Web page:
EXCLUSIVE: Days before the world-famous walrus Freya was euthanised by Norwegian authorities, an international conservation team volunteered to relocate her.
In the weeks leading up to her death, the charismatic walrus was drawing huge crowds as she basked in the sun at an Oslo fjord.
Fearing she could injure someone, the country’s fisheries directorate warned tourists to stay away and threatened to euthanise her to protect public safety.
Concerned by the escalation in language, conservationists OneWhale emailed the fisheries directorate in both English and Norwegian offering the services of its scientists and expert animal carers.
“We want to help keep the option of relocation favourable, and therefore offer our help for relocation," OneWhale wrote on Thursday (local time).
"We have members who are experienced in transporting marine mammals at your disposal."
OneWhale was initially founded to protect escaped Russian spy whale Hvaldimir, and has established links with the fisheries directorate.
Speaking with Yahoo News Australia, OneWhale founder Regina Crosby said she also offered to provide a safety team to enforce a barrier between Freya and the public.
With summer drawing to an end, this would have enabled the walrus to coexist until she migrated elsewhere or the crowds dispersed.
Ms Crosby had been optimistic the directorate would respond positively to the offer, so the decision to kill Freya on Sunday left her stunned.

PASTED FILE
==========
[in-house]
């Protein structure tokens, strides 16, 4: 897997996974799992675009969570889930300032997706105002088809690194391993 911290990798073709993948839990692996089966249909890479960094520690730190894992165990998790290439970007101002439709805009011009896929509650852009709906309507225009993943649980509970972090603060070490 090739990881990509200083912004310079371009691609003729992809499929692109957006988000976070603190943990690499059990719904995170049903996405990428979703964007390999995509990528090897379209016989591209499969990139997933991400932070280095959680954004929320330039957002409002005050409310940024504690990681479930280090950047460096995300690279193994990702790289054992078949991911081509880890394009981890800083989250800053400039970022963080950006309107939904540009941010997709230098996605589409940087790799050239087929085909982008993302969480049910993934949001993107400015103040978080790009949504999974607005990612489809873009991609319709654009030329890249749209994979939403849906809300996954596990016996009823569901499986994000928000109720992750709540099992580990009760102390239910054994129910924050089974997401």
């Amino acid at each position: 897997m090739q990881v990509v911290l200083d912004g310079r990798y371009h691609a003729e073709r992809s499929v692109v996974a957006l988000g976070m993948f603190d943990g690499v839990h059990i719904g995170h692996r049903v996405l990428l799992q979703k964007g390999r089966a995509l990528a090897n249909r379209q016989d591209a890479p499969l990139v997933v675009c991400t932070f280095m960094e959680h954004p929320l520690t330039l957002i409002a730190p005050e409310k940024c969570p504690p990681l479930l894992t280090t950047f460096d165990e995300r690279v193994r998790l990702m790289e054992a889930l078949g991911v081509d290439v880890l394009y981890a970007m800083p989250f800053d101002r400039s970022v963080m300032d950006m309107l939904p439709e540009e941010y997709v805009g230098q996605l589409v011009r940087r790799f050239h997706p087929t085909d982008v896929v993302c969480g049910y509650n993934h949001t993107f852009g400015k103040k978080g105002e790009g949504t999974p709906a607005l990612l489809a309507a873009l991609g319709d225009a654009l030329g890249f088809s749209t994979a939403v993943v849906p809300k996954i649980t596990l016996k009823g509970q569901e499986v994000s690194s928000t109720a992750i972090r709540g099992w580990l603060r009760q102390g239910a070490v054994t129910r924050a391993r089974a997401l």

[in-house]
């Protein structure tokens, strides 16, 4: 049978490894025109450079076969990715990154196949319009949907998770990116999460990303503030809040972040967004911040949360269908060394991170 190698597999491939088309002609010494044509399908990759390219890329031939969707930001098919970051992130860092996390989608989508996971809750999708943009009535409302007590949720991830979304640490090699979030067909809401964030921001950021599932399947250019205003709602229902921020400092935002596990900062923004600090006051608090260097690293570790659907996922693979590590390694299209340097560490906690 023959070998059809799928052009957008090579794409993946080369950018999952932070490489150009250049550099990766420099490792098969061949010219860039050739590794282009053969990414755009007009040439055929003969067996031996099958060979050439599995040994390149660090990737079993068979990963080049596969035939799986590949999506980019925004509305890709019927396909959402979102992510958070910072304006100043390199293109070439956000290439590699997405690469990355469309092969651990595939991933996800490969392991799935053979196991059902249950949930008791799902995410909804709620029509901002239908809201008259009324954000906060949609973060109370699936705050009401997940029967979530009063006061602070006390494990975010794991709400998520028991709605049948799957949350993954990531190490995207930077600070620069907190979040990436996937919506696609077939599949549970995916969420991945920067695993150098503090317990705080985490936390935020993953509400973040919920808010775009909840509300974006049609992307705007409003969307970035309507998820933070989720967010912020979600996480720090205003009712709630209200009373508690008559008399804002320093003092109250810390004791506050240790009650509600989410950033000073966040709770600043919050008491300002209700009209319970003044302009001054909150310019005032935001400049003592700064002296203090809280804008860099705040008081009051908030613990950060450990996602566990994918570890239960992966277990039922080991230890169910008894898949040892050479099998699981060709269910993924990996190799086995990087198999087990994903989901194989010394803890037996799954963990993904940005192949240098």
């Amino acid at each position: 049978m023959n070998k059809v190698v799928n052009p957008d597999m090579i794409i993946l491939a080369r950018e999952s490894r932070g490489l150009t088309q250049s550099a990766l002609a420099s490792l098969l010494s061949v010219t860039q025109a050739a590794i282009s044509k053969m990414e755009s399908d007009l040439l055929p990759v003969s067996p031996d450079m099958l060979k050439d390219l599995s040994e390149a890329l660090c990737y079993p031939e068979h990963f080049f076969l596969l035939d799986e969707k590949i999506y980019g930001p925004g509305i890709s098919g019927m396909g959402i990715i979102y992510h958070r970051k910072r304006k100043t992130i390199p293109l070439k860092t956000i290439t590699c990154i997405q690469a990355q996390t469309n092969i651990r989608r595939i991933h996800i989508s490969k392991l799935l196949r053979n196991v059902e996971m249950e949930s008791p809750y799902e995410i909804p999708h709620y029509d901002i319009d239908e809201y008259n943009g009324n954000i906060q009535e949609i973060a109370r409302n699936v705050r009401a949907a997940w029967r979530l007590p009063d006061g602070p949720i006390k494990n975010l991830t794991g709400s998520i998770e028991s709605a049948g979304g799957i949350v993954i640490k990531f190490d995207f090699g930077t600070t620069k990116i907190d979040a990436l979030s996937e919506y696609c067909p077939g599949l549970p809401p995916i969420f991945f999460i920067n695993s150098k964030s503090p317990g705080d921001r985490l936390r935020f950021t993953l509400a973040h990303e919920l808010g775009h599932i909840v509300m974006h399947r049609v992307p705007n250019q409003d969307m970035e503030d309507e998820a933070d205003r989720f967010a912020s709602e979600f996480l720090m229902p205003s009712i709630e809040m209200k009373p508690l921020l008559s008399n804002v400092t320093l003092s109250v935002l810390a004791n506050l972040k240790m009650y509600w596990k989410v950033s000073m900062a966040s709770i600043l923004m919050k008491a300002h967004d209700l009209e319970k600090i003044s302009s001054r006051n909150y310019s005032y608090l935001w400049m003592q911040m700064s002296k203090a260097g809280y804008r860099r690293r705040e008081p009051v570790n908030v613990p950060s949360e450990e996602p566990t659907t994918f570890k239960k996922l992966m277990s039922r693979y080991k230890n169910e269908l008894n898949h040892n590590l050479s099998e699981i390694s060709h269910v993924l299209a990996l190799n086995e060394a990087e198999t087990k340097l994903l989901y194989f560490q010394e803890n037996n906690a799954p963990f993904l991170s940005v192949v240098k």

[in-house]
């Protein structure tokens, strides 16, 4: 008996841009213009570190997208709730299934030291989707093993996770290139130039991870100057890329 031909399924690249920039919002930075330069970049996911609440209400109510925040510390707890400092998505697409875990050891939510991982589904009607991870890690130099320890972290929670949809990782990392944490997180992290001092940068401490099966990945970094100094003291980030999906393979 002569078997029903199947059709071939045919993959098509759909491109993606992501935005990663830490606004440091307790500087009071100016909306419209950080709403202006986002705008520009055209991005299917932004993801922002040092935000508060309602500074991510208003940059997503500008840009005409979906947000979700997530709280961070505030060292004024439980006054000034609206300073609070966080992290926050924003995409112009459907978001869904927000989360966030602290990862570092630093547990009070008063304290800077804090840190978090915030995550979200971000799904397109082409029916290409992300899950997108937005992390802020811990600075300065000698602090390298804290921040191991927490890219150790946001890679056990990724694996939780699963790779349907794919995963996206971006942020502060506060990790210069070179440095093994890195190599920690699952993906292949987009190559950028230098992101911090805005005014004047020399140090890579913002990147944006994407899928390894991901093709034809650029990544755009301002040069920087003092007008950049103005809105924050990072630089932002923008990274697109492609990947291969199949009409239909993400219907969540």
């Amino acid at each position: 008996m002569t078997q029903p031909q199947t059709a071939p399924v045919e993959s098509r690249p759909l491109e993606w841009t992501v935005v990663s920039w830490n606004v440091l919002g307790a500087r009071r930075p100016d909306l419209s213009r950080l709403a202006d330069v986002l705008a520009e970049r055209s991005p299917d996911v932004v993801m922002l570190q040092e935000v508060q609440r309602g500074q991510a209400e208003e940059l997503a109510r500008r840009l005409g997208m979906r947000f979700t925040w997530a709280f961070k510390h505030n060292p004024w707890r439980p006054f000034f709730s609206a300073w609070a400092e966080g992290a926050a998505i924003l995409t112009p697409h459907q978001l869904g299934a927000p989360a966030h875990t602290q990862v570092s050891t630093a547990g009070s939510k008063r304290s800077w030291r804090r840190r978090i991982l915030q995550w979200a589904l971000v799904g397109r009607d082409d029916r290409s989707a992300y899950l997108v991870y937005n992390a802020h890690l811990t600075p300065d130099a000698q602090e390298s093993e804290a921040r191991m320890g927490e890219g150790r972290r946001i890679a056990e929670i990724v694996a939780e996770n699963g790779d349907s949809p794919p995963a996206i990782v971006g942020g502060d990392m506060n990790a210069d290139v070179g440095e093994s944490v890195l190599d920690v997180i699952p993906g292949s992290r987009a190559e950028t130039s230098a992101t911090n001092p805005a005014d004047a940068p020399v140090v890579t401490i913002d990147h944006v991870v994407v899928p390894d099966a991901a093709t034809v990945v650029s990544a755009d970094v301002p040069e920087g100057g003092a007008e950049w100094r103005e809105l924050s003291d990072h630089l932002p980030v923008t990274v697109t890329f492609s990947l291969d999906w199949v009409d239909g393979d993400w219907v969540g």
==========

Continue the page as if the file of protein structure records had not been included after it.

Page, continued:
"It's nuts. They could have just waited," she said.
"She didn’t do anything to anyone. She was just hanging out."
Norway claims relocation was 'not a viable option'
Norway’s fisheries directorate said its lethal decision was "based on an overall assessment of the continued threat to human safety". There had also been a number of complaints about her damaging boats.
Yahoo News Australia understands the directorate received multiple offers to help manage Freya.
This included liaising with the Norwegian Institute of Marine Research, who told NBC "moving the walrus would be a difficult process, also because tranquillising includes a risk of it drowning."
Ultimately the directorate concluded relocation was “not a viable option”.
"We carefully examined all the possible solutions. We concluded that we could not guarantee the wellbeing of the animal by any of the means available," directorate head Frank Bakke-Jensen said in a statement.
He added, "We have sympathies for the fact that the decision can cause a reaction from the public, but I am firm that this was the right call."
Outpouring of grief after celebrity walrus killed
The 600kg walrus had been making headlines since June 17, when she was first photographed in Oslo.
Video of her bulky body lounging on sailboats struggling to support her weight were shared widely on social media.
The decision to euthanise Freya has been widely condemned by high-profile animal advocates.
"This represents everything wrong with our attitude towards wildlife," zoologist Megan McCubbin wrote on Twitter.
"What is wrong with this world right now? Savages. I’m so depressed," UK TV presenter Chris Packham added.
Marine protection group Blue Planet Society compared the outcome to the killing of Cecil the lion, warning "Norway should expect an avalanche of outrage".
Siri Martinsen from Norwegian conservation group told local media the decision to kill Freya had been rushed.
Norway's fisheries directorate has been contacted for comment.
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